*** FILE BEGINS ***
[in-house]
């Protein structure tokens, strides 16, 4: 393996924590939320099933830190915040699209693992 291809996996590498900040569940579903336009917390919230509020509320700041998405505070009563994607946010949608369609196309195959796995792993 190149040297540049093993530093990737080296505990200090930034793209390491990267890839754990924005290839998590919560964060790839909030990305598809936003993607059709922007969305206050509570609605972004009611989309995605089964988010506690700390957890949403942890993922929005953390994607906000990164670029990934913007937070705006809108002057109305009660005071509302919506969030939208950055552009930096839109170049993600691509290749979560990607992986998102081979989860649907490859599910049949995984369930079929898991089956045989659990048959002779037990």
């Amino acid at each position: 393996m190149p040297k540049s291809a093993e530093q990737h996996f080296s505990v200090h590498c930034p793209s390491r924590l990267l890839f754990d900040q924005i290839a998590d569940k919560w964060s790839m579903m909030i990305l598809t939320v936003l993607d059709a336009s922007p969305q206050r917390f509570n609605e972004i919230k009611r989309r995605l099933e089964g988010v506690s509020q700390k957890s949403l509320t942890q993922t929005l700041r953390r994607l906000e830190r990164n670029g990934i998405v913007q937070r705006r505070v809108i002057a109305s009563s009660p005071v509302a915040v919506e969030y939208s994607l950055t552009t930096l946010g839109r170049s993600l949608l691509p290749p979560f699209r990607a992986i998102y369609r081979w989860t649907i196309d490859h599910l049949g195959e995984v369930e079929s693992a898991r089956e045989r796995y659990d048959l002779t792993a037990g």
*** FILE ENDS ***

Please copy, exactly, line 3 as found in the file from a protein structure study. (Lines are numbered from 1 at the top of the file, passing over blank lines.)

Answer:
């Amino acid at each position: 393996m190149p040297k540049s291809a093993e530093q990737h996996f080296s505990v200090h590498c930034p793209s390491r924590l990267l890839f754990d900040q924005i290839a998590d569940k919560w964060s790839m579903m909030i990305l598809t939320v936003l993607d059709a336009s922007p969305q206050r917390f509570n609605e972004i919230k009611r989309r995605l099933e089964g988010v506690s509020q700390k957890s949403l509320t942890q993922t929005l700041r953390r994607l906000e830190r990164n670029g990934i998405v913007q937070r705006r505070v809108i002057a109305s009563s009660p005071v509302a915040v919506e969030y939208s994607l950055t552009t930096l946010g839109r170049s993600l949608l691509p290749p979560f699209r990607a992986i998102y369609r081979w989860t649907i196309d490859h599910l049949g195959e995984v369930e079929s693992a898991r089956e045989r796995y659990d048959l002779t792993a037990g």